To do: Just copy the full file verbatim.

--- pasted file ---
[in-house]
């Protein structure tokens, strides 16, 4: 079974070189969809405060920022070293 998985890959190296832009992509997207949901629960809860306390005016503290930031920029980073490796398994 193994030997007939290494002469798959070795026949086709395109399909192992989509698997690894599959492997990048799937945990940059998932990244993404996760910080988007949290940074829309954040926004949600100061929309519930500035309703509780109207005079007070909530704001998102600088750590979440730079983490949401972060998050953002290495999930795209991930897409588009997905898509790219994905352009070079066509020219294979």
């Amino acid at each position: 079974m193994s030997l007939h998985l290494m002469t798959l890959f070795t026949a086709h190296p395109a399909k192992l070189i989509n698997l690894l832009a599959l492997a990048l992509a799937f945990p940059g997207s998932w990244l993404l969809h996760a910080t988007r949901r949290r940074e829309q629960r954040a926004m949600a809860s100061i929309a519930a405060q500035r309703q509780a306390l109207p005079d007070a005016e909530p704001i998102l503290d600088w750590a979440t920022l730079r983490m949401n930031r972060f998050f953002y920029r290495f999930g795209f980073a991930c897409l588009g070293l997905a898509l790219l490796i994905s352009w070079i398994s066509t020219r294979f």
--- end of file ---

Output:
[in-house]
């Protein structure tokens, strides 16, 4: 079974070189969809405060920022070293 998985890959190296832009992509997207949901629960809860306390005016503290930031920029980073490796398994 193994030997007939290494002469798959070795026949086709395109399909192992989509698997690894599959492997990048799937945990940059998932990244993404996760910080988007949290940074829309954040926004949600100061929309519930500035309703509780109207005079007070909530704001998102600088750590979440730079983490949401972060998050953002290495999930795209991930897409588009997905898509790219994905352009070079066509020219294979």
């Amino acid at each position: 079974m193994s030997l007939h998985l290494m002469t798959l890959f070795t026949a086709h190296p395109a399909k192992l070189i989509n698997l690894l832009a599959l492997a990048l992509a799937f945990p940059g997207s998932w990244l993404l969809h996760a910080t988007r949901r949290r940074e829309q629960r954040a926004m949600a809860s100061i929309a519930a405060q500035r309703q509780a306390l109207p005079d007070a005016e909530p704001i998102l503290d600088w750590a979440t920022l730079r983490m949401n930031r972060f998050f953002y920029r290495f999930g795209f980073a991930c897409l588009g070293l997905a898509l790219l490796i994905s352009w070079i398994s066509t020219r294979f």